You were hurt on the job. You received workers’ compensation benefits. But, a third-party (someone outside your work) caused the accident. You want to pursue a personal injury claim against that third-party.

The workers’ compensation carrier has a lien against your personal injury case. Under Alabama law, your employer (and its insurance carrier) have certain rights to get their money back if you win your personal injury case. At our firm, we routinely represent clients in both workers’ compensation and other personal injury cases. We understand how these areas of the law interact.

What happens when your employer or its insurance carrier file a lien against the third-party negligence case? The issues can be complicated. How you (or your lawyer) handle these issues can tremendously impact your bottom line. I could discuss these issues in significant detail. But, here are four quick tips to consider when handling this type of case:

Published on:

Photo by Bill JacobusIn many personal injury cases, wage losses are an important part of the damages. In many workers’ compensation claims, vocational disability (either partial or total) is the essential issue. How do we prepare our clients’ wage or vocational claims? We often use vocational experts. What is a vocational rehabilitation expert? Vocational experts possess special training related to the labor market and the jobs which may be available given a person’s limitations or restrictions.

Over the last two decades, I’ve questioned many vocational experts at trial. Too many lawyers attempt to cross-examine vocational experts using an argumentative style that gets nowhere. Big mistake. A lawyer who handles personal injury and workers’ compensation claims needs to understand the basics of vocational evaluations. This knowledge makes a huge difference in how much an injured client recovers by settlement or trial. If you are looking for a personal injury lawyer, make sure you ask if he or she has real trial experience using and questioning these experts.

A skilled lawyer can often expose deceptive defense experts. This requires an understanding of the Dictionary of Occupational Titles (DOT). And, it requires a knowledge of how restrictions can impact a person’s ability to work. What are five common tricks used by defense  vocational experts to harm your personal injury claim?

Published on:

Blackwell Law Firm
A new year means a new push to harm disabled workers in Alabama. The current effort — a proposal by Decatur State Senator Arthur Orr. This is not a new effort. Senator Orr has renewed his yearly effort to cut-off medical and disability benefits for severely injured Alabama workers. Senator Orr’s proposal will harm our communities by pushing disabled workers off insurance benefits and on to taxpayer-funded government benefits. It’s a bad idea.

What are the changes Senator Orr continues to seek:

  • Legislation that severely and arbitrarily limits medical benefits for ALL injured workers in Alabama.
Published on:

Photo by KOMUnews

Emergency Rooms Fail To Diagnose Many Traumatic Brain Injuries

In past posts, I’ve discussed problems with emergency room protocols for accident victims who may be suffering a traumatic brain injury (TBI). Emergency rooms often fail to diagnose significant cases of TBI as well as significant disc injuries in the spine. Our office regularly interviews victims of car accidents and work-related accidents with injuries left undiagnosed by emergency room personnel.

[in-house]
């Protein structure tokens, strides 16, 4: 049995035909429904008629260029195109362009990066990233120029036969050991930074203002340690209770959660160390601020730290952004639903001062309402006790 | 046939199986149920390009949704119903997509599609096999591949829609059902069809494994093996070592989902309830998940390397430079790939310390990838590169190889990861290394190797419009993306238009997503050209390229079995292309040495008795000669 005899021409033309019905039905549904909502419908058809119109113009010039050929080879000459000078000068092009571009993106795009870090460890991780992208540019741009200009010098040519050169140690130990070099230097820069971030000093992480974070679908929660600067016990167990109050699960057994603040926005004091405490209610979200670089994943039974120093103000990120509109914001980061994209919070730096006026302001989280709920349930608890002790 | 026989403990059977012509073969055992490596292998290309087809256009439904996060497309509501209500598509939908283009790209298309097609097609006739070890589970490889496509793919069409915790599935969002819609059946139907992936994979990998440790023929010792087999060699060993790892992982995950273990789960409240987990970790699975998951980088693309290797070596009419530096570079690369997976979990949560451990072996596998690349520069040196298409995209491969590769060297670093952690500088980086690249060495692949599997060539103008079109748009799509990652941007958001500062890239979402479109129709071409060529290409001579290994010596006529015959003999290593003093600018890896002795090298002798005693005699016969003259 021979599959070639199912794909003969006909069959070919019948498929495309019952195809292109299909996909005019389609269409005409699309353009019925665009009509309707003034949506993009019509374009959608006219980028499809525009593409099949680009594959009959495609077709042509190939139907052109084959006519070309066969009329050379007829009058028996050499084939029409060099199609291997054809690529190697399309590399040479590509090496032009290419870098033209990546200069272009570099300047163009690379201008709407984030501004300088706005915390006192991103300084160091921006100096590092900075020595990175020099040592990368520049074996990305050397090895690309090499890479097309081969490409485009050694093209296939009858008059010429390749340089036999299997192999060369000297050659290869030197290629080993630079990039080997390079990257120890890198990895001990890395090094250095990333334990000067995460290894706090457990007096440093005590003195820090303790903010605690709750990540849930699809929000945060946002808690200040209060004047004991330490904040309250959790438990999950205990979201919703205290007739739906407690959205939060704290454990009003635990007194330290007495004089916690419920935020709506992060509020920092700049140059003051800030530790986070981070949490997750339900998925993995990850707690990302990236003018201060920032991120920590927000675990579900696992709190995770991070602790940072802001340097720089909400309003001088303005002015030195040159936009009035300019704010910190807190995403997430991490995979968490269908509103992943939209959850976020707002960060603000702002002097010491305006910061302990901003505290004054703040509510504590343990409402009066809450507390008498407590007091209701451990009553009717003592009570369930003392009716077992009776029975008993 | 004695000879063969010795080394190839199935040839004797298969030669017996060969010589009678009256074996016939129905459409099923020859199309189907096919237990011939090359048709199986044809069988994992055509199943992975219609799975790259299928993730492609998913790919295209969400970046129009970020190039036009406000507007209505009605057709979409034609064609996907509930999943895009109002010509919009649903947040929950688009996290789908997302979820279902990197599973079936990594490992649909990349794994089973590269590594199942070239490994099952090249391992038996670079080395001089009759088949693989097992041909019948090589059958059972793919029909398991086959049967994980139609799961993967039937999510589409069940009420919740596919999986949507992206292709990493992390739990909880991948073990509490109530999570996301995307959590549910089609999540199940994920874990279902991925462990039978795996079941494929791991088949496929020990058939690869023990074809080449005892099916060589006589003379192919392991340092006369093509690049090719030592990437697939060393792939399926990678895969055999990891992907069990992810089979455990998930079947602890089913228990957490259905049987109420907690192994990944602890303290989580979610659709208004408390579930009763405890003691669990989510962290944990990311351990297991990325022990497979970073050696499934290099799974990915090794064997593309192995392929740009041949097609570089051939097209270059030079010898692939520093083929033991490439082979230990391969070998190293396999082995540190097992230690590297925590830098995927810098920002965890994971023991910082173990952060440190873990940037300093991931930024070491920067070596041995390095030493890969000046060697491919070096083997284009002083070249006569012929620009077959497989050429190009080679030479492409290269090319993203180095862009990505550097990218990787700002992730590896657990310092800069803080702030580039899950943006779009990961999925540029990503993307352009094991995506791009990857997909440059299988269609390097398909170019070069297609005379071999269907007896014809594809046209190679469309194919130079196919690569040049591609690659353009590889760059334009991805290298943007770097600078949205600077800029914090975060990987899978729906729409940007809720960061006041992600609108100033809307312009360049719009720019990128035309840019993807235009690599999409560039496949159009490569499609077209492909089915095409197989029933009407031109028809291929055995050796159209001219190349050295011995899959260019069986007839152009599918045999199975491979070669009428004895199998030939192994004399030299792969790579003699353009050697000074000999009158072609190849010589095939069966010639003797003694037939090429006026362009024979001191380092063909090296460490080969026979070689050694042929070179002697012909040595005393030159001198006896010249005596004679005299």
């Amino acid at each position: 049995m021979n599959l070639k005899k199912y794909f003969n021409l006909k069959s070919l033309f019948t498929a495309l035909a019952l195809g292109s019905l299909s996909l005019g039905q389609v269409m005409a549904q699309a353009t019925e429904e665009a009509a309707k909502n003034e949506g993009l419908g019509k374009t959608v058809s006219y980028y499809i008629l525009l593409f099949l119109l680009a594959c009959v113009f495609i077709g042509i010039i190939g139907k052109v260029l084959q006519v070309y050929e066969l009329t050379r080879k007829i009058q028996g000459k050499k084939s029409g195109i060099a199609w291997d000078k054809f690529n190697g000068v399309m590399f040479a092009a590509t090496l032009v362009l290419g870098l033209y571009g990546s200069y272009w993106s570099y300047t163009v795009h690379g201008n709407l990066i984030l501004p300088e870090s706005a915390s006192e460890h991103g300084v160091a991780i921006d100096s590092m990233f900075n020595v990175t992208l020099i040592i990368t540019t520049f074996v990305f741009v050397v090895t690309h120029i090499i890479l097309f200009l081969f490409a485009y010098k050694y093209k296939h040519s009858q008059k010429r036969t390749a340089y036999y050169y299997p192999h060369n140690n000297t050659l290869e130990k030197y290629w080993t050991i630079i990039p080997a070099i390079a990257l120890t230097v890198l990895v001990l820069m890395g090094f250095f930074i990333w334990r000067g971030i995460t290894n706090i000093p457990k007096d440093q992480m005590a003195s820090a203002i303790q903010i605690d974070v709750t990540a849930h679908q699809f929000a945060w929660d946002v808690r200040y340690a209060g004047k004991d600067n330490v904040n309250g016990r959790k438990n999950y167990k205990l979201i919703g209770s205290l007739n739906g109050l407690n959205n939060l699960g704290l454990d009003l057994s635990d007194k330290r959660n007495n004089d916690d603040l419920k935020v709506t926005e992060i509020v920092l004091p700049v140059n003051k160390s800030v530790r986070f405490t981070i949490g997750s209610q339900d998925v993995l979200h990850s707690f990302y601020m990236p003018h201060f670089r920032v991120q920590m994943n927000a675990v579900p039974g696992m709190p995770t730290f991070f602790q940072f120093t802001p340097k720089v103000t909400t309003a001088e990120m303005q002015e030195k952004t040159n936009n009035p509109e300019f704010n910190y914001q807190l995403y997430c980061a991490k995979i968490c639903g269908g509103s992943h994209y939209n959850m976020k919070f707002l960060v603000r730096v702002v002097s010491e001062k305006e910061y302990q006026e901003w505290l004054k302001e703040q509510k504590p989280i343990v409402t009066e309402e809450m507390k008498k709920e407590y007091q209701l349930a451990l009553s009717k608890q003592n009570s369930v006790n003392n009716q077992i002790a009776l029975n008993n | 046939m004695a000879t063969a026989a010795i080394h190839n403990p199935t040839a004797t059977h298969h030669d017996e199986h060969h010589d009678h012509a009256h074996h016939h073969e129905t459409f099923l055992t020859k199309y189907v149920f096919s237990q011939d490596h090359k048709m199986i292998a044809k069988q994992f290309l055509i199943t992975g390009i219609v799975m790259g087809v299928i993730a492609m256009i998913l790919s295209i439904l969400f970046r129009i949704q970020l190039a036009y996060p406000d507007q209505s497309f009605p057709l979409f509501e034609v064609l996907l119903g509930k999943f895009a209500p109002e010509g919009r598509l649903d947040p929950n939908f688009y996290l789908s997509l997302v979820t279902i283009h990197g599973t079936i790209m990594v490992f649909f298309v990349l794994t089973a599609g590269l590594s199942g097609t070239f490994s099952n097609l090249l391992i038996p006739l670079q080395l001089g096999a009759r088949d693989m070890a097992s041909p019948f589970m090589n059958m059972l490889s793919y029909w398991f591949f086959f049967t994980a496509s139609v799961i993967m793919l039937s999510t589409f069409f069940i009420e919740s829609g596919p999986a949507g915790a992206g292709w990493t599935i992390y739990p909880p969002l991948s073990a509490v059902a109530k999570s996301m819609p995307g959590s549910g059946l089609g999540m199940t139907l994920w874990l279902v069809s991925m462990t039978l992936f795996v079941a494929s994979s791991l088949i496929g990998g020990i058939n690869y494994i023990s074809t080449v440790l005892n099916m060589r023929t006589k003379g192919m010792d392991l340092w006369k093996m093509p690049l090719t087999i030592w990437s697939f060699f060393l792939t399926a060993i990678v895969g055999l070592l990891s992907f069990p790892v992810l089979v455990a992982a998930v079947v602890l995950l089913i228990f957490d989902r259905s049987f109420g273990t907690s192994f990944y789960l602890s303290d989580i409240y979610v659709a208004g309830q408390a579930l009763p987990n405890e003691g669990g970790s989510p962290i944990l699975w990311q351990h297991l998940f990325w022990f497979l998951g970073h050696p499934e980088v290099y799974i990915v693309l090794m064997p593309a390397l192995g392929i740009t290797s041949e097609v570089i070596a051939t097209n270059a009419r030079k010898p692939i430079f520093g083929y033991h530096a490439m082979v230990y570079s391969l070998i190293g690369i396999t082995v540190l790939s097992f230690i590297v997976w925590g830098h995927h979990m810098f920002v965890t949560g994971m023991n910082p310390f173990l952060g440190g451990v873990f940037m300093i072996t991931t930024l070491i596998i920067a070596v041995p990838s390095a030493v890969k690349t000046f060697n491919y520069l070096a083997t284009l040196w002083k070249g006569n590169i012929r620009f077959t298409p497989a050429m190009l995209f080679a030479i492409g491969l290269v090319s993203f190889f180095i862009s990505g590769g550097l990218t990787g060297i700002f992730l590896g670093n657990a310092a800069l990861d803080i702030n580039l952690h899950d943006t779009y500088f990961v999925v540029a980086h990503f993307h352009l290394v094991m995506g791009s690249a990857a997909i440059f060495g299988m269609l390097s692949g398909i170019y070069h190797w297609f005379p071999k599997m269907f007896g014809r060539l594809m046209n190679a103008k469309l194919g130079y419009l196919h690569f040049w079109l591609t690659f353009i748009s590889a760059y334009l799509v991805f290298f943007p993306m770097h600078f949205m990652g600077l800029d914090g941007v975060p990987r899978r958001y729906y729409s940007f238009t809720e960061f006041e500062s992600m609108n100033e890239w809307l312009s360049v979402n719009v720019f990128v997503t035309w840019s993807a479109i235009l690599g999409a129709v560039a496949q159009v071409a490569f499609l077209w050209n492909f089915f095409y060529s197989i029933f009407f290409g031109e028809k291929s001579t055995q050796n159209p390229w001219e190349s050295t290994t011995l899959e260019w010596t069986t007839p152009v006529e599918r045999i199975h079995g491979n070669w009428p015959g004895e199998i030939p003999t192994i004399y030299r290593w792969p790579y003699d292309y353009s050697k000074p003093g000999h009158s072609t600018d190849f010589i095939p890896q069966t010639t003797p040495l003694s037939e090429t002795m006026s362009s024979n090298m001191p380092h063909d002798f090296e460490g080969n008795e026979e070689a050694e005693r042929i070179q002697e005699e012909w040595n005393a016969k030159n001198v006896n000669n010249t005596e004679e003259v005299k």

I get it. Emergency rooms are often crowded and chaotic. Emergency room professionals must worry about immediate life and death issues. Will the patient live? Is the patient at risk of paralysis? How do we stabilize the patient? These questions take priority. Yet, many significant TBI cases are left undiagnosed and untreated.

Published on:

A recent article I read tells the story of a bad Illinois workers’ compensation attorney. This bad attorney tried to make a bad settlement for his client. And, the bad attorney then tried to bully his client into accepting it. Although the article discusses an attorney in another state, it is not a unique story. It happens in Alabama as well. Too many attorneys fail to prepare their cases or go to trial when needed.

The story reminds me of a work comp case several years ago. I received a call from a man in nearby Athens who had suffered a very bad back injury. He had required spinal surgery for his injury and was now a chronic pain patient. He had not been able to work since the surgery. However, he already had a lawyer. His problem with that lawyer? His lawyer was trying to force him into accepting a settlement for an amount less than the defendant’s own expert concluded. This was not just a low offer. It was below what he would have received at trial if the court believed everything the employer argued. It was an unrealistically low offer. And, it should have been declined immediately.

When I heard the full story, I was shocked. Why was a lawyer trying to convince this clearly injured person to accept such a small amount? The injured worker had a good case. Why was a lawyer, any lawyer, trying to convince this clearly injured person to accept an offer below any reasonable expectation at trial? As I investigated the case, I learned the truth — that work comp lawyer was unwilling to fight for his clients in court. That lawyer had a track record of not preparing his cases. And, the insurance company offered a lower amount because it knew that lawyer’s track record. Make no mistake — insurance companies know which lawyers fight for their clients and which lawyers do not. It’s not just workers’ compensation cases. It also applies to car accidents. Insurance companies know the attorneys who accept far less than the full case value.